A Force for Change
Schweitzer Fellow and PhD candidate Melissa Crum is working with students in the South Linden area to create a neighborhood profile and documentary film.
With the help of a group of eager middle school and high school students from Linden McKinley STEM Academy, Melissa Crum is creating a neighborhood profile and documentary film about the South Linden area, just east of Ohio State.
“I want the students to dive into their project, their particular theme, and look at it from all angles,” said Crum, a PhD candidate in the Department of Arts Administration, Education and Policy. “The goal is to help them learn some critical thinking skills. I hope it brings awareness to young people that they have the ability to create change—even when people tell them they can’t. They are African-American kids in a low-income neighborhood, in an area that gets bad press all the time. What happens when they take the initiative to create change and find they are capable of doing just that?”
The students themselves, she adds, will drive the results of their research. “We are planning to make a documentary film about the neighborhood and some of the environmental issues it deals with, but the students also might choose to do a radio program or other individualized projects,” she said. “The demographic of the neighborhood is decidedly urban, and there are some environmental challenges because of industrialization in the area.” That includes a plastics plant, several dairy plants, a paint company, and a nearby hazardous waste dump.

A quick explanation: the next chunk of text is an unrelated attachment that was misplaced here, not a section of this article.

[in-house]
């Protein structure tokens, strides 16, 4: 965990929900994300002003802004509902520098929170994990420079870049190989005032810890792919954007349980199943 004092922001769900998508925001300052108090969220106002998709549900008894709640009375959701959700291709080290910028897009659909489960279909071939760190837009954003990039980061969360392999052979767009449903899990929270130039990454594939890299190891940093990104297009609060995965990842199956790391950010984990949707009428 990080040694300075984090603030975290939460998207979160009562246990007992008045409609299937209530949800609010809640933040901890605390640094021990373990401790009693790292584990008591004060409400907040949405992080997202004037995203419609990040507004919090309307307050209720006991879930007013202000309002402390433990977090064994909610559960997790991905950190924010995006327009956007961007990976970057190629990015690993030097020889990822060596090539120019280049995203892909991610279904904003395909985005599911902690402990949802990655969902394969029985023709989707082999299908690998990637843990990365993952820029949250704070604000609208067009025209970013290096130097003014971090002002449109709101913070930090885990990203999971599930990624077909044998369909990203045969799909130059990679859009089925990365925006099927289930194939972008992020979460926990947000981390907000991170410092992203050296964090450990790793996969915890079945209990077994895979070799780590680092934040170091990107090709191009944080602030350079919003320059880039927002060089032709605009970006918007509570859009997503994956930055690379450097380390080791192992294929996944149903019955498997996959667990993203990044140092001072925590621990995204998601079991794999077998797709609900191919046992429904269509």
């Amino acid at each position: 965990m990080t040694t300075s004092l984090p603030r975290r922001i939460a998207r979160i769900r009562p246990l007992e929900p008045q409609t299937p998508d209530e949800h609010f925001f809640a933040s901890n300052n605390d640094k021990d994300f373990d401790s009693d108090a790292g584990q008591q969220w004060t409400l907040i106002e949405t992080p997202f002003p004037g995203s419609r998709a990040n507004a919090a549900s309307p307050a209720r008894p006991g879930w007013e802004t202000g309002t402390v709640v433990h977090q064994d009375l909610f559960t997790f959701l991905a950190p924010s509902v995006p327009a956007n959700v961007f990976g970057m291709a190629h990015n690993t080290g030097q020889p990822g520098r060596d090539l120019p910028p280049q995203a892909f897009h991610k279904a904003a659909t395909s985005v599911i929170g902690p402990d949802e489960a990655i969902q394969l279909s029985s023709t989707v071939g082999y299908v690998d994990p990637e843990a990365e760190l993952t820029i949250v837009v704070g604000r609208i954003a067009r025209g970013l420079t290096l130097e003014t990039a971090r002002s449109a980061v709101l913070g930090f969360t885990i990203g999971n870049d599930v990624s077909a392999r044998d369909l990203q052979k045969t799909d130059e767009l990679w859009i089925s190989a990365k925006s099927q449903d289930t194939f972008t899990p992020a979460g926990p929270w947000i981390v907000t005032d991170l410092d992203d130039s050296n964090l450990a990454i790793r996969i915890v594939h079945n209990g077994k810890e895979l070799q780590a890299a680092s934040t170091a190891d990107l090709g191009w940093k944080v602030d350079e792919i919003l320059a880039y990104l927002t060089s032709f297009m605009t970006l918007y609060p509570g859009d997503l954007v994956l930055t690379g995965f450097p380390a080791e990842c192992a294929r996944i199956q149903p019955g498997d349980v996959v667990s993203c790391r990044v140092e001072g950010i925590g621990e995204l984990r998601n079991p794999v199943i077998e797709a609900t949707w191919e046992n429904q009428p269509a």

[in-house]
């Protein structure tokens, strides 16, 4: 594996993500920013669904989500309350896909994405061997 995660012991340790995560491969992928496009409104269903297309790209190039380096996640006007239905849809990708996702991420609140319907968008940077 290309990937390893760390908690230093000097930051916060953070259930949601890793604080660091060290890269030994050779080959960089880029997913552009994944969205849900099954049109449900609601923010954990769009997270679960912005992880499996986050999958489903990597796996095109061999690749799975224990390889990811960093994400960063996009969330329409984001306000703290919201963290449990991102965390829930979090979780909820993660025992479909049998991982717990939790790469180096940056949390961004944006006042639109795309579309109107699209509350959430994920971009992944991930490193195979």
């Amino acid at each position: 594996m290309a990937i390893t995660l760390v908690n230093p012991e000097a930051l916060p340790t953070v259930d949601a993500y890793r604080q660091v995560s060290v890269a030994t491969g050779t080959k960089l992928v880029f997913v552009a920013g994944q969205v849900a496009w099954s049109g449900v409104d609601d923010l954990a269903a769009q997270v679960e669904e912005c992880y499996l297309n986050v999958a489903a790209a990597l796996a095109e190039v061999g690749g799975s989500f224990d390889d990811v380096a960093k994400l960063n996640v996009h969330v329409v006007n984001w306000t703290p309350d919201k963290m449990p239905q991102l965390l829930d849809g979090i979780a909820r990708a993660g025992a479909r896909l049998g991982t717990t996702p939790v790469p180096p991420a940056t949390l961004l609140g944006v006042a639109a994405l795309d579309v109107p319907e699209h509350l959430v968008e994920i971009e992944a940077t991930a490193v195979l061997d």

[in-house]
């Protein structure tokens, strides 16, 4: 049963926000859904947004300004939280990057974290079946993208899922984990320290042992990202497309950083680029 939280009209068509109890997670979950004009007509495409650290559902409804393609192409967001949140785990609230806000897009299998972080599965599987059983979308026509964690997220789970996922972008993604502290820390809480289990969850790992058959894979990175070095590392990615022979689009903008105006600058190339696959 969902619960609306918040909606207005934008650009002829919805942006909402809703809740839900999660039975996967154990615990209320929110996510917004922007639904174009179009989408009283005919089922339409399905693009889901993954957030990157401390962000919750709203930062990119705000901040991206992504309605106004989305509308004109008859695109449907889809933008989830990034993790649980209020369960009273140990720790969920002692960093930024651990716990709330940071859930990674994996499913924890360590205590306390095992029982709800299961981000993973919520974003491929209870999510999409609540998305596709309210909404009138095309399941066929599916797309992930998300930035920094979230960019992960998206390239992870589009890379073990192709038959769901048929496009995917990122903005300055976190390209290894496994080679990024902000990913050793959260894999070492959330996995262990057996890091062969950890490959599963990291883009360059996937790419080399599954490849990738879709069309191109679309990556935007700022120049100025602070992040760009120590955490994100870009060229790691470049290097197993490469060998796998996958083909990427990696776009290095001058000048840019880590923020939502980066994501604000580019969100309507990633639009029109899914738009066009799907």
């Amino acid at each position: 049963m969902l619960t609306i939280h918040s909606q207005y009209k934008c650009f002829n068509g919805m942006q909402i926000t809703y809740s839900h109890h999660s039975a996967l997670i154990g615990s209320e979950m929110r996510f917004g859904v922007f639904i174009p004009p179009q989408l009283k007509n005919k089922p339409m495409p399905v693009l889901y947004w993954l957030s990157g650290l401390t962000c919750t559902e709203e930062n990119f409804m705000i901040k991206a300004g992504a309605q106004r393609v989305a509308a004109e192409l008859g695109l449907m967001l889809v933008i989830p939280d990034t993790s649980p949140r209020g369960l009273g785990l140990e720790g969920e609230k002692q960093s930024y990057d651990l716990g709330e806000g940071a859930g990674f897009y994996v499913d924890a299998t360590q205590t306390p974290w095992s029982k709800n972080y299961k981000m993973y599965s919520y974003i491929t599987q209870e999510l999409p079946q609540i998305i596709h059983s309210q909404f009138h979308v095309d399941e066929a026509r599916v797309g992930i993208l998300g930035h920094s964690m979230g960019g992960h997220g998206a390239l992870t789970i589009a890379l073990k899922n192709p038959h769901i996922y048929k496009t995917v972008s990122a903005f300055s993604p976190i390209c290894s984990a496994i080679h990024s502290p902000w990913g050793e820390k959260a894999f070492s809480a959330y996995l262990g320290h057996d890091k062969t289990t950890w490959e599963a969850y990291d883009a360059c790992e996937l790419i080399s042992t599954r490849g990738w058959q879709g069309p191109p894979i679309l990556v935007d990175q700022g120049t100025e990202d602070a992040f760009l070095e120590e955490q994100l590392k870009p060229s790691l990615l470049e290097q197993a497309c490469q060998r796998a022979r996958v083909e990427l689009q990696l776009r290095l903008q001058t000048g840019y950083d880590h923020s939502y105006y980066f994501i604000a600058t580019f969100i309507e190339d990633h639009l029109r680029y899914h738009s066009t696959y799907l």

Crum’s project is supported by an Albert Schweitzer Fellowship, which chose her as a 2013-2014 Columbus-Athens Schweitzer Fellow. The yearlong fellowship program exists to help participants lead community-based projects that seek to transform underserved communities. Crum is collaborating on the project with Linden McKinley’s Roderick Watson, Jr., eighth-grade social studies teacher; and the Greater Linden Development Corporation.
“The students will act as ambassadors for our project, and will do research about the area, including its self-defined character and various challenges it faces, from a neighborhood perspective,” said Crum. “They will interview residents about how they view their neighborhood, work with their teachers, and interact with local officials.” “Melissa has an incredible commitment to contributing to positive change in the local Columbus community through neighborhood-based action,” said Karen Hutzel, associate professor in the Department of Arts Administration, Education and Policy. “Her work with the Linden neighborhood is but one example of her leadership and dedication to supporting social justice locally.”
Crum said the collaborative documentary film will likely have a screening at Ohio State and at a local venue in the South Linden area next spring.
This article originally appeared in the Autumn 2013 issue of ASCENT from the College of Arts and Sciences.